Paying for the Vaccine

ADDRESSING the nation, Prime Minister Narendra Modi on Tuesday asked states to avoid lockdown as India fights  a new wave of Covid-19 infections. He said the states should consider the lockdown as “the last option”, urging them to focus on micro-containment zones. Last year, the PM had imposed lockdown at a short notice of four hours. It had lasted for over two months. But in the process the lockdown had crippled the economy, denting the Gross Domestic Product by one-fourth. On the ground, it meant destruction of businesses and loss of lakhs of jobs. A year on, the economy is yet to return to normal growth path, albeit some sectors like autos and domestic tourism  had started witnessing major growth. Green shoots were also visible in other sectors. So, the PM’s reluctance to re-impose lockdown is understandable. The economy cannot afford one more year of low growth. It could wreak havoc with the lives of people.
That said, the situation on Covid-19 front remains grim. India is now the world’s second-worst hit country, lagging only the U.S. The daily cases are now over three lakh. This has pushed country’s health system  to breaking point.  Hospitals around the country are reporting severe shortages of beds and medical oxygen. Governments in Maharashtra and New Delhi have been forced to impose restrictions on movement. Delhi is currently under a week-long curfew. An apocalyptic like situation has brought the nation’s benchmark stock indices  to their lowest since end-January. Rupee too has depreciated.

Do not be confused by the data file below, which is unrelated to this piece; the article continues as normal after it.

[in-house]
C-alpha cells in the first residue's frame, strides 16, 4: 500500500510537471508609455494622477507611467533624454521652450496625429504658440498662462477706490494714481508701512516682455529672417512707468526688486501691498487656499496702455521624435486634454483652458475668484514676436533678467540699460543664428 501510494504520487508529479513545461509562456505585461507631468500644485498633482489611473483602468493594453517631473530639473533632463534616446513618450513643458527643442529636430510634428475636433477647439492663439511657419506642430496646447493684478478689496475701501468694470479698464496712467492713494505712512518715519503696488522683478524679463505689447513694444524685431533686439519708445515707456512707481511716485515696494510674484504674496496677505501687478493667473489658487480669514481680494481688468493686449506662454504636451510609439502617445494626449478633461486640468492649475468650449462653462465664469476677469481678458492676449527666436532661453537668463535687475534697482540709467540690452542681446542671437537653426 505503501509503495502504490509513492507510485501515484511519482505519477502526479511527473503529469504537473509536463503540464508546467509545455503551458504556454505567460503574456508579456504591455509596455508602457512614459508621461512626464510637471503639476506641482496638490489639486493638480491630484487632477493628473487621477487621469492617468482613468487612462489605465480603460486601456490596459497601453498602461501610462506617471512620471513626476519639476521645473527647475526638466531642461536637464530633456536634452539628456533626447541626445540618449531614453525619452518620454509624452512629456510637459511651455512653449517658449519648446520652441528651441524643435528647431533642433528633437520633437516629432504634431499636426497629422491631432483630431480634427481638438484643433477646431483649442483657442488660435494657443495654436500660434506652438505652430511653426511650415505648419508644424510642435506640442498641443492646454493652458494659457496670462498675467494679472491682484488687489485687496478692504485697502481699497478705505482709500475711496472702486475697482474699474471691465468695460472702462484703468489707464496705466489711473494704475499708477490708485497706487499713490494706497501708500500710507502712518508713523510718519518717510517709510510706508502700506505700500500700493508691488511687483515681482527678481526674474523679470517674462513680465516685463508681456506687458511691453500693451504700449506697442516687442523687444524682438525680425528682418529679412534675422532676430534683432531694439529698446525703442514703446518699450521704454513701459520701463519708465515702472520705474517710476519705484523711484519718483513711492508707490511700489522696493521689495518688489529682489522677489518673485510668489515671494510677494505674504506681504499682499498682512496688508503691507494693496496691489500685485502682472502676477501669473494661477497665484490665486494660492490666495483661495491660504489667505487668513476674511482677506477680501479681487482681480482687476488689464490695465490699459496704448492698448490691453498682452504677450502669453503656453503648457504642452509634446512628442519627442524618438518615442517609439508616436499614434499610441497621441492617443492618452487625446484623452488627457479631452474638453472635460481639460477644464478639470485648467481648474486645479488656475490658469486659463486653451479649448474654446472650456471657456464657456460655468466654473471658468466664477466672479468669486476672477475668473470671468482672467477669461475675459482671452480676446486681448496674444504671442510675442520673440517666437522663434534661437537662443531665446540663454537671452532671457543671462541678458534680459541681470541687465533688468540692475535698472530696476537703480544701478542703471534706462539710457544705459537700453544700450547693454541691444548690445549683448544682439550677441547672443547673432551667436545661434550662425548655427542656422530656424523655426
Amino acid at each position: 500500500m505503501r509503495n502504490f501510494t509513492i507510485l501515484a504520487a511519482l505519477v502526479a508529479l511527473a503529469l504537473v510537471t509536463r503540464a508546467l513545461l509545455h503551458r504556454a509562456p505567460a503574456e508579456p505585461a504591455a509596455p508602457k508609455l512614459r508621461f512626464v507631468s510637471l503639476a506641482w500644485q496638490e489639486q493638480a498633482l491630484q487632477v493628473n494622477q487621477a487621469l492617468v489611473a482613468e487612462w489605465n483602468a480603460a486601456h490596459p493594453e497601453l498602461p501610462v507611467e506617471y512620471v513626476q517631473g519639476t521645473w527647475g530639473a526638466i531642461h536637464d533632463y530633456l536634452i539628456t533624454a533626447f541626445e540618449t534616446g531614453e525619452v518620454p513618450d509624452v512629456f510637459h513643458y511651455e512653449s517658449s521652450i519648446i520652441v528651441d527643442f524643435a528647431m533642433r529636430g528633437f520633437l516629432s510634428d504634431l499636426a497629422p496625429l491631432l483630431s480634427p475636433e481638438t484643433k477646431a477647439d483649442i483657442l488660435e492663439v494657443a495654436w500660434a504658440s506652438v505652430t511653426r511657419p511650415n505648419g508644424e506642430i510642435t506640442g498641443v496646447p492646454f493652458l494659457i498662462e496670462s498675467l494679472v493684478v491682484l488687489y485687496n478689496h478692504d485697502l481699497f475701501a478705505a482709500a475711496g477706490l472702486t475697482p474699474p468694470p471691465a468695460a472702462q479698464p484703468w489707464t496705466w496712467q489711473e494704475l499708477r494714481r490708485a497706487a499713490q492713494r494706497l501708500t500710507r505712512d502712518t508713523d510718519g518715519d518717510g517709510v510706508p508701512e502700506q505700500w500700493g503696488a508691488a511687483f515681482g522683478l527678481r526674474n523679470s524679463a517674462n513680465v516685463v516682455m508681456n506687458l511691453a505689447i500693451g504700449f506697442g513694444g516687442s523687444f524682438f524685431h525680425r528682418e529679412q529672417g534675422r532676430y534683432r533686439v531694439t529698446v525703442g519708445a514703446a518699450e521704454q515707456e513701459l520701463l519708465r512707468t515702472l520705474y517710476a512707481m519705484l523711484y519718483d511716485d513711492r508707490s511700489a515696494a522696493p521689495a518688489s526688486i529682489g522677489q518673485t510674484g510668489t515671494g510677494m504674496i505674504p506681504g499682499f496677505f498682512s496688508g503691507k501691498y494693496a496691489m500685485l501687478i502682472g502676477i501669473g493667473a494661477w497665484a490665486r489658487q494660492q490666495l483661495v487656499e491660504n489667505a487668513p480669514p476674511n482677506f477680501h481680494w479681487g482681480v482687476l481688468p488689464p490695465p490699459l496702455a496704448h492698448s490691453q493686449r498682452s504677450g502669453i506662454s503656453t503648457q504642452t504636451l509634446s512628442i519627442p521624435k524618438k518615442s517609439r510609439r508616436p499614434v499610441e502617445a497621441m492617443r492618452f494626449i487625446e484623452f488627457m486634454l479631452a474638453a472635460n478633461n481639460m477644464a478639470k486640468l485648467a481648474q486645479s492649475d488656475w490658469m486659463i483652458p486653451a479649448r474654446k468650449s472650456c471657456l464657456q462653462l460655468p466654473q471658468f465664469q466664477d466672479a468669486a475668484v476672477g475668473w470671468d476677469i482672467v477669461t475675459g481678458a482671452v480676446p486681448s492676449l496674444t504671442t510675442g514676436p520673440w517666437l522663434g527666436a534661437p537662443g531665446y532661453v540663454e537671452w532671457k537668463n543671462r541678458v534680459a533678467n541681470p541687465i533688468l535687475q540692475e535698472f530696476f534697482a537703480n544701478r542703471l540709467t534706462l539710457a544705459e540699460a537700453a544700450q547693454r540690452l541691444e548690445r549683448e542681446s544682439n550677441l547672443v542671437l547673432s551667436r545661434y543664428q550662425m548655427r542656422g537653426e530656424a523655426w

Union Government has been, as a result,  forced to lift the age bar on vaccination. Beginning May 1, vaccination will be open to all age groups. There’s a problem though: now the people will have to pay for vaccines. According to government’s latest decision, around 50 percent of the doses produced by vaccine makers will be provided in the open market to be bought by the state governments and private hospitals.  They can administer these doses to  those between the ages of 18 and 45 years on payment. However, those above the age of 45 are eligible for free vaccinations at government centres and at a reduced rate of Rs 250 per dose at private facilities.
Introduction of vaccination against payment is not a right step at this time. There’s already a deep vaccine hesitancy that is preventing people from taking shots, now people will also shy away from vaccination for reasons of having to pay for it. This would detrimentally affect the efforts to expedite the vaccination in the country. It is important that the union government rethinks the decision.

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